Pokémon Sword & Shield: How Long Does It Take To Beat The Games?

Depending on what kind of player you are, you'll take a certain amount of time to beat Pokémon Sword and Shield. We break down the averages.

Pokémon's big Nintendo Switch debut is here! We don't count Let's Go Pikachu and Eevee. Sword and Shield mark the true start of Pokémon generation eight. So how does the forever handheld series' long-awaited jump to console fare? That answer depends on what you want out of the games. Veteran fans hoping for a huge series evolution like Breath of the Wild was to Zelda will be disappointed by the obvious illusion of change and general technical lack. Those looking to casually enjoy an adventure with weird critters will find fun. But how long will that fun last?

While it would be nice to give a quick answer and call it an article, the truth is not so set in stone. Since there are different kinds of Pokémon fans buying these games expecting different things, there will be different approaches to playing them. Because of this, the time to beat Pokémon Sword and Shield varies. The accepted range at release is somewhere between 30-40 hours.

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via: Nintendo

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The lower number obviously belongs to those who sped through the story as soon as possible. Many Sword and Shield reviewers reported times in the mid to high 30s. They wanted to complete the bulk of the game by deadline, so they skipped out on a lot of non-essential NPC interactions and didn't dawdle too much in the games' open-world(ish) Wild Area.

Some leakers who got their hands on early copies stated clear times in the range of 12-16 hours. That sounds unbelievable, but perhaps they really powered through the bare minimum content in an effort to leak everything as soon as possible. Combining this with the reviewers' times, we'll assume that the most efficient Pokémon trainers will be able to finish Sword and Shield's main story after about 25-30 hours of gameplay.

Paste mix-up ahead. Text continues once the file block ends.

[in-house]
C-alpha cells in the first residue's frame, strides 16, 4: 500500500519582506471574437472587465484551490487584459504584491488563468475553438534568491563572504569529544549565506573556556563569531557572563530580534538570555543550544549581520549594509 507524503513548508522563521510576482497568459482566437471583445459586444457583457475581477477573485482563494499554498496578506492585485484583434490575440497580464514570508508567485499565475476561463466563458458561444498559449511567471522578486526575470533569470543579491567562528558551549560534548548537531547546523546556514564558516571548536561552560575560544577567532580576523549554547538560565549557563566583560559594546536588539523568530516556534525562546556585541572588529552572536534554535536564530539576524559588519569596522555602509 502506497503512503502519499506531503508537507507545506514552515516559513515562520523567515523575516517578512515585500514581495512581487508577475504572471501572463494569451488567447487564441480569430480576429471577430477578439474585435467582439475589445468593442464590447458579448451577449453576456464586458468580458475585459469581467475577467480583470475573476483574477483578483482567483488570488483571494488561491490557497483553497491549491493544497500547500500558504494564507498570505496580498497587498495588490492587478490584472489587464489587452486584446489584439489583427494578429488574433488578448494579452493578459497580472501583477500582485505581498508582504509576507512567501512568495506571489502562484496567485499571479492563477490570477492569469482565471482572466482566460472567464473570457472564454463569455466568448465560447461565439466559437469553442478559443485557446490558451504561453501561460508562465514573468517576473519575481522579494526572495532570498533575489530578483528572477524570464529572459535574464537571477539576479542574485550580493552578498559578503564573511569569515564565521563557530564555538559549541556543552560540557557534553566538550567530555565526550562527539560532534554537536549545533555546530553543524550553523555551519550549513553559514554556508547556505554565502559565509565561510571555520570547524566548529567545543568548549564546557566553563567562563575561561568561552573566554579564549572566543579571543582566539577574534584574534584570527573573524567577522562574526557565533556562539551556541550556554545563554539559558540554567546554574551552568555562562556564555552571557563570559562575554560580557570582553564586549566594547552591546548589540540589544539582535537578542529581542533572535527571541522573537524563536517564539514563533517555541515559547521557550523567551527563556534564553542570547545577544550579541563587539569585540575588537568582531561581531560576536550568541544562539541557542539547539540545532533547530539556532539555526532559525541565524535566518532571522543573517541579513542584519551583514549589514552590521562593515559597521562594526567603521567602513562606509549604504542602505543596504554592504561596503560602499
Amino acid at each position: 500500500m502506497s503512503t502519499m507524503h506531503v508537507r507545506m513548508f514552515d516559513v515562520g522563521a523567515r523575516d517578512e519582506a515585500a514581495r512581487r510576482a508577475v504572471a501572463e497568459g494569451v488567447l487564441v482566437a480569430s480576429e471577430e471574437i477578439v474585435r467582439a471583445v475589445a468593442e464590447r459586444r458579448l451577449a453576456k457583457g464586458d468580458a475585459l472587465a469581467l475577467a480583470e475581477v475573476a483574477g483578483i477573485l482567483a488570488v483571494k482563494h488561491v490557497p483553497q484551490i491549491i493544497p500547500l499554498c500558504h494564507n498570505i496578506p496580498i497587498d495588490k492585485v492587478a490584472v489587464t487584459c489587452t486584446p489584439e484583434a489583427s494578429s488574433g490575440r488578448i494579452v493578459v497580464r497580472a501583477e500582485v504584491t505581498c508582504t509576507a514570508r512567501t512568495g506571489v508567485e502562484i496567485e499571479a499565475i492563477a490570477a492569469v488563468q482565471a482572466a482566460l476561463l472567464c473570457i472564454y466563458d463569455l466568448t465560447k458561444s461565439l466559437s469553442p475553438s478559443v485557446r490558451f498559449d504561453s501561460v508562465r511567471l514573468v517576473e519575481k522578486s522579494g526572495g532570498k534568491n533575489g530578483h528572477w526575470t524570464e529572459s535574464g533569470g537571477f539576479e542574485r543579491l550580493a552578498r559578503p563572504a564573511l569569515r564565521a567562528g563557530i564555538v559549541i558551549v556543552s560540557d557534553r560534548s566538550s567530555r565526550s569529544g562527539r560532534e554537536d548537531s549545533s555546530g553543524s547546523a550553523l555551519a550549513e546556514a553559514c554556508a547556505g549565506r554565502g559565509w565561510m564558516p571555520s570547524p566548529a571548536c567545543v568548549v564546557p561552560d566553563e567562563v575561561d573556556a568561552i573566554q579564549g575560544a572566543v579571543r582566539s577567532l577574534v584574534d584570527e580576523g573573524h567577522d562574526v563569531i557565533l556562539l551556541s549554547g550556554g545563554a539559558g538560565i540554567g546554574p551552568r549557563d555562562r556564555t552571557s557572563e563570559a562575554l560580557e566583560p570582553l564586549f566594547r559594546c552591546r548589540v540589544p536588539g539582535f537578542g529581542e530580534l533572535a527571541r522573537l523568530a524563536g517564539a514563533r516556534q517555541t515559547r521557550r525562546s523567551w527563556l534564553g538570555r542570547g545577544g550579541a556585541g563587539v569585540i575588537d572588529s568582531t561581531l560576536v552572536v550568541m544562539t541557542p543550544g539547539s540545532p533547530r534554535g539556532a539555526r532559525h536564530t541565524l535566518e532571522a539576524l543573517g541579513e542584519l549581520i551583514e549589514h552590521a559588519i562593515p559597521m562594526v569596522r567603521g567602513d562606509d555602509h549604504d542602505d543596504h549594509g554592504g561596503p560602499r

That leaves those who prefer the slow and steady route. Pokémon games encourage exploration, even if the "dungeons" never reach Zelda levels of complexity. Sword and Shield also add the Wild Area, an open section of the map where wild Pokémon roam free and the weather constantly changes. The Wild Area seems built for repeat visits, although reviews are mixed on if it actually delivers. Still, players could easily add some hours to their playtime by constantly checking in on the Wild Area.

Those players who do return to the Wild Area often, seek out every NPC, and generally stop to take in the world will clock in around 40 hours of play time. Some reviewers who took it really slow even reported closer to 50. Those seem to be more extreme cases, however.

Overall, it seems that the average player can expect to spend around 30-40 hours becoming the champion of Galar. Whether that merits your $60 is up to you. It's certainly comparable to the other recent Pokémon games. Stay tuned for TheGamer's review to learn more about how Sword and Shield do, and don't, take the series into the future.

Source: IGN

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